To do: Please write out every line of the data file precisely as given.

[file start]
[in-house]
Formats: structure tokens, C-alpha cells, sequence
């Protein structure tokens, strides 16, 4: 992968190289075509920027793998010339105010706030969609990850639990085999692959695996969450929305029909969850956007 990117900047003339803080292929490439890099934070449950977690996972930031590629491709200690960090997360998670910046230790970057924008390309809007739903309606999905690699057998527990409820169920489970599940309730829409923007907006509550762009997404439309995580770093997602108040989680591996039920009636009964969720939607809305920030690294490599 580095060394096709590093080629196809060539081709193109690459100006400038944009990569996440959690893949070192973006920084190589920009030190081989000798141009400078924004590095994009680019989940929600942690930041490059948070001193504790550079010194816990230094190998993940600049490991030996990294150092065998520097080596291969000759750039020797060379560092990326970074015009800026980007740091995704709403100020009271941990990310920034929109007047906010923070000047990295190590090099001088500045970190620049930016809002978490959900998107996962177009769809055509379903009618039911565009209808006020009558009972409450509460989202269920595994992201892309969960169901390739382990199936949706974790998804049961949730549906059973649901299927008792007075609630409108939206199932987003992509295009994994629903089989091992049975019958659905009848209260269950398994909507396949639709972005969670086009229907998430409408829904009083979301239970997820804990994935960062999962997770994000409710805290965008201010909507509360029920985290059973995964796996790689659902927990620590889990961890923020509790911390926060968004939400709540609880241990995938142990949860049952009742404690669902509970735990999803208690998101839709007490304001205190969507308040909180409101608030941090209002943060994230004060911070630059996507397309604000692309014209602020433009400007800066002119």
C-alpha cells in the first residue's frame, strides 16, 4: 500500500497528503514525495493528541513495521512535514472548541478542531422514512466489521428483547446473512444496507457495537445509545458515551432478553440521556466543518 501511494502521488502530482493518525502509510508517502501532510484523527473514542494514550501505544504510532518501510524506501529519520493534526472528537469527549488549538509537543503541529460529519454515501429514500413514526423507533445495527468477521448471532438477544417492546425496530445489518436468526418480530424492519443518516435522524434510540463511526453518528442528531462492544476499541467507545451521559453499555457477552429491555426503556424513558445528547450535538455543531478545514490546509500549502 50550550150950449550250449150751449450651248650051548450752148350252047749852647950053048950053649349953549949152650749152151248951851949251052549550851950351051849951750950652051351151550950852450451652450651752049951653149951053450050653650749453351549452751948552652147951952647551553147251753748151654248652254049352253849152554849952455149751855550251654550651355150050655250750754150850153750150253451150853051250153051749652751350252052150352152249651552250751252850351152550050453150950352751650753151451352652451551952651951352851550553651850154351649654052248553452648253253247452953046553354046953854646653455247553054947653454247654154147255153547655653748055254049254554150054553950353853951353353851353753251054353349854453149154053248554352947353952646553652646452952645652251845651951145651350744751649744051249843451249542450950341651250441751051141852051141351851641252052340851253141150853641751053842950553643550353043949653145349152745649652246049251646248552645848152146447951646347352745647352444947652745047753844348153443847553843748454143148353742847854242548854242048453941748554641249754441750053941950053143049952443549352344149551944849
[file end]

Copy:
[in-house]
Formats: structure tokens, C-alpha cells, sequence
């Protein structure tokens, strides 16, 4: 992968190289075509920027793998010339105010706030969609990850639990085999692959695996969450929305029909969850956007 990117900047003339803080292929490439890099934070449950977690996972930031590629491709200690960090997360998670910046230790970057924008390309809007739903309606999905690699057998527990409820169920489970599940309730829409923007907006509550762009997404439309995580770093997602108040989680591996039920009636009964969720939607809305920030690294490599 580095060394096709590093080629196809060539081709193109690459100006400038944009990569996440959690893949070192973006920084190589920009030190081989000798141009400078924004590095994009680019989940929600942690930041490059948070001193504790550079010194816990230094190998993940600049490991030996990294150092065998520097080596291969000759750039020797060379560092990326970074015009800026980007740091995704709403100020009271941990990310920034929109007047906010923070000047990295190590090099001088500045970190620049930016809002978490959900998107996962177009769809055509379903009618039911565009209808006020009558009972409450509460989202269920595994992201892309969960169901390739382990199936949706974790998804049961949730549906059973649901299927008792007075609630409108939206199932987003992509295009994994629903089989091992049975019958659905009848209260269950398994909507396949639709972005969670086009229907998430409408829904009083979301239970997820804990994935960062999962997770994000409710805290965008201010909507509360029920985290059973995964796996790689659902927990620590889990961890923020509790911390926060968004939400709540609880241990995938142990949860049952009742404690669902509970735990999803208690998101839709007490304001205190969507308040909180409101608030941090209002943060994230004060911070630059996507397309604000692309014209602020433009400007800066002119």
C-alpha cells in the first residue's frame, strides 16, 4: 500500500497528503514525495493528541513495521512535514472548541478542531422514512466489521428483547446473512444496507457495537445509545458515551432478553440521556466543518 501511494502521488502530482493518525502509510508517502501532510484523527473514542494514550501505544504510532518501510524506501529519520493534526472528537469527549488549538509537543503541529460529519454515501429514500413514526423507533445495527468477521448471532438477544417492546425496530445489518436468526418480530424492519443518516435522524434510540463511526453518528442528531462492544476499541467507545451521559453499555457477552429491555426503556424513558445528547450535538455543531478545514490546509500549502 50550550150950449550250449150751449450651248650051548450752148350252047749852647950053048950053649349953549949152650749152151248951851949251052549550851950351051849951750950652051351151550950852450451652450651752049951653149951053450050653650749453351549452751948552652147951952647551553147251753748151654248652254049352253849152554849952455149751855550251654550651355150050655250750754150850153750150253451150853051250153051749652751350252052150352152249651552250751252850351152550050453150950352751650753151451352652451551952651951352851550553651850154351649654052248553452648253253247452953046553354046953854646653455247553054947653454247654154147255153547655653748055254049254554150054553950353853951353353851353753251054353349854453149154053248554352947353952646553652646452952645652251845651951145651350744751649744051249843451249542450950341651250441751051141852051141351851641252052340851253141150853641751053842950553643550353043949653145349152745649652246049251646248552645848152146447951646347352745647352444947652745047753844348153443847553843748454143148353742847854242548854242048453941748554641249754441750053941950053143049952443549352344149551944849